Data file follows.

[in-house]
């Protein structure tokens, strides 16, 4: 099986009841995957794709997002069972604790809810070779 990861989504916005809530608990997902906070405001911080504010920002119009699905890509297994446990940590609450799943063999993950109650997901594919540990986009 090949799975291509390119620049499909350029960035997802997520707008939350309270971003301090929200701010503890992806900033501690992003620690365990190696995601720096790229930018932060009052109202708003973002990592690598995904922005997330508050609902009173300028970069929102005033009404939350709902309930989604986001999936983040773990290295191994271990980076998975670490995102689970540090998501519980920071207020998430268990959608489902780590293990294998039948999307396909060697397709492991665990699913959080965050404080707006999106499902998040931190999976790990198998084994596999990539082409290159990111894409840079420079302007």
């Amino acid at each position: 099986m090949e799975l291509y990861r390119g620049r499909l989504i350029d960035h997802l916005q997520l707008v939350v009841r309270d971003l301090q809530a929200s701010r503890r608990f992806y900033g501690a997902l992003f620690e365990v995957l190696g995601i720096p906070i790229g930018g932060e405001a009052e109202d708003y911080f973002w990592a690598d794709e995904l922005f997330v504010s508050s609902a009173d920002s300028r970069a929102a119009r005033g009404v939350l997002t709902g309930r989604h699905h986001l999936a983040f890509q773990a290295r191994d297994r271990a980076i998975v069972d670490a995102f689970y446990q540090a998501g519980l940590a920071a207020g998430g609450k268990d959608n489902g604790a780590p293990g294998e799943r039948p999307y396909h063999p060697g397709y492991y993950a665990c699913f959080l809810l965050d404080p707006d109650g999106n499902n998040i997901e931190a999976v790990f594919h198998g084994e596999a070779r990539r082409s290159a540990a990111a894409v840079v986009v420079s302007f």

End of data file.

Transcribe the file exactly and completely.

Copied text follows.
[in-house]
């Protein structure tokens, strides 16, 4: 099986009841995957794709997002069972604790809810070779 990861989504916005809530608990997902906070405001911080504010920002119009699905890509297994446990940590609450799943063999993950109650997901594919540990986009 090949799975291509390119620049499909350029960035997802997520707008939350309270971003301090929200701010503890992806900033501690992003620690365990190696995601720096790229930018932060009052109202708003973002990592690598995904922005997330508050609902009173300028970069929102005033009404939350709902309930989604986001999936983040773990290295191994271990980076998975670490995102689970540090998501519980920071207020998430268990959608489902780590293990294998039948999307396909060697397709492991665990699913959080965050404080707006999106499902998040931190999976790990198998084994596999990539082409290159990111894409840079420079302007």
């Amino acid at each position: 099986m090949e799975l291509y990861r390119g620049r499909l989504i350029d960035h997802l916005q997520l707008v939350v009841r309270d971003l301090q809530a929200s701010r503890r608990f992806y900033g501690a997902l992003f620690e365990v995957l190696g995601i720096p906070i790229g930018g932060e405001a009052e109202d708003y911080f973002w990592a690598d794709e995904l922005f997330v504010s508050s609902a009173d920002s300028r970069a929102a119009r005033g009404v939350l997002t709902g309930r989604h699905h986001l999936a983040f890509q773990a290295r191994d297994r271990a980076i998975v069972d670490a995102f689970y446990q540090a998501g519980l940590a920071a207020g998430g609450k268990d959608n489902g604790a780590p293990g294998e799943r039948p999307y396909h063999p060697g397709y492991y993950a665990c699913f959080l809810l965050d404080p707006d109650g999106n499902n998040i997901e931190a999976v790990f594919h198998g084994e596999a070779r990539r082409s290159a540990a990111a894409v840079v986009v420079s302007f």